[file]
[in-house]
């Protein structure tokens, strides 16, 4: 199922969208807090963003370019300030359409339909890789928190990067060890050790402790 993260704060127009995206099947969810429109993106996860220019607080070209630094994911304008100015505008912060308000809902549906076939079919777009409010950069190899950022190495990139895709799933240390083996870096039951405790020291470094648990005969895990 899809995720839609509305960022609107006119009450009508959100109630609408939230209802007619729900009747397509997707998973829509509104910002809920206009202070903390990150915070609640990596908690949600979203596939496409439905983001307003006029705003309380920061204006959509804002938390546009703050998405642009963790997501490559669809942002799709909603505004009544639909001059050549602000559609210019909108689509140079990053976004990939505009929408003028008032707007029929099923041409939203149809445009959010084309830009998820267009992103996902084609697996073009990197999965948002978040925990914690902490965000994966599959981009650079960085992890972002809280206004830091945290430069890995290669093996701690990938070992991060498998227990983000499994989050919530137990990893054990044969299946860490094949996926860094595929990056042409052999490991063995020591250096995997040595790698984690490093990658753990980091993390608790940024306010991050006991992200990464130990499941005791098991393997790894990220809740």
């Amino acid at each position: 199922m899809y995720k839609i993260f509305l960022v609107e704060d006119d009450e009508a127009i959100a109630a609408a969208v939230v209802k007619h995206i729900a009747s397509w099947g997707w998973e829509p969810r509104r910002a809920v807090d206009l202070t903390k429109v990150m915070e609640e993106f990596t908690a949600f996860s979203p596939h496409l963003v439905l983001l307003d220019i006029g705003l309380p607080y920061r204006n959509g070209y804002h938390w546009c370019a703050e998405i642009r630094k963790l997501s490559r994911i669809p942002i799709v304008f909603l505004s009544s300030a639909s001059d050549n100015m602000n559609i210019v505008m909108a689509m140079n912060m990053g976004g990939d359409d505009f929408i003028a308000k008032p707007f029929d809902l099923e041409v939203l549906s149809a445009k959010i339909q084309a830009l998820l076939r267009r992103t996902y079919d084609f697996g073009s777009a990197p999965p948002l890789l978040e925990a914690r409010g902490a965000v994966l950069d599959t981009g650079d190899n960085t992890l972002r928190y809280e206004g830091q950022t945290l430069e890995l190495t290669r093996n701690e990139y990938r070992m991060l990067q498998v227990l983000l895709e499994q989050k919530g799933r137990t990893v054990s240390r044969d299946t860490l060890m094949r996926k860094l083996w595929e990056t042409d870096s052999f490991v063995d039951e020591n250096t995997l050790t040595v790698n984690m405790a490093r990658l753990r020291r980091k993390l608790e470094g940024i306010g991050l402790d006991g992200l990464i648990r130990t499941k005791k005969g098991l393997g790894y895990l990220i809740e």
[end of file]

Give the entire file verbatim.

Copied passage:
[in-house]
């Protein structure tokens, strides 16, 4: 199922969208807090963003370019300030359409339909890789928190990067060890050790402790 993260704060127009995206099947969810429109993106996860220019607080070209630094994911304008100015505008912060308000809902549906076939079919777009409010950069190899950022190495990139895709799933240390083996870096039951405790020291470094648990005969895990 899809995720839609509305960022609107006119009450009508959100109630609408939230209802007619729900009747397509997707998973829509509104910002809920206009202070903390990150915070609640990596908690949600979203596939496409439905983001307003006029705003309380920061204006959509804002938390546009703050998405642009963790997501490559669809942002799709909603505004009544639909001059050549602000559609210019909108689509140079990053976004990939505009929408003028008032707007029929099923041409939203149809445009959010084309830009998820267009992103996902084609697996073009990197999965948002978040925990914690902490965000994966599959981009650079960085992890972002809280206004830091945290430069890995290669093996701690990938070992991060498998227990983000499994989050919530137990990893054990044969299946860490094949996926860094595929990056042409052999490991063995020591250096995997040595790698984690490093990658753990980091993390608790940024306010991050006991992200990464130990499941005791098991393997790894990220809740």
């Amino acid at each position: 199922m899809y995720k839609i993260f509305l960022v609107e704060d006119d009450e009508a127009i959100a109630a609408a969208v939230v209802k007619h995206i729900a009747s397509w099947g997707w998973e829509p969810r509104r910002a809920v807090d206009l202070t903390k429109v990150m915070e609640e993106f990596t908690a949600f996860s979203p596939h496409l963003v439905l983001l307003d220019i006029g705003l309380p607080y920061r204006n959509g070209y804002h938390w546009c370019a703050e998405i642009r630094k963790l997501s490559r994911i669809p942002i799709v304008f909603l505004s009544s300030a639909s001059d050549n100015m602000n559609i210019v505008m909108a689509m140079n912060m990053g976004g990939d359409d505009f929408i003028a308000k008032p707007f029929d809902l099923e041409v939203l549906s149809a445009k959010i339909q084309a830009l998820l076939r267009r992103t996902y079919d084609f697996g073009s777009a990197p999965p948002l890789l978040e925990a914690r409010g902490a965000v994966l950069d599959t981009g650079d190899n960085t992890l972002r928190y809280e206004g830091q950022t945290l430069e890995l190495t290669r093996n701690e990139y990938r070992m991060l990067q498998v227990l983000l895709e499994q989050k919530g799933r137990t990893v054990s240390r044969d299946t860490l060890m094949r996926k860094l083996w595929e990056t042409d870096s052999f490991v063995d039951e020591n250096t995997l050790t040595v790698n984690m405790a490093r990658l753990r020291r980091k993390l608790e470094g940024i306010g991050l402790d006991g992200l990464i648990r130990t499941k005791k005969g098991l393997g790894y895990l990220i809740e």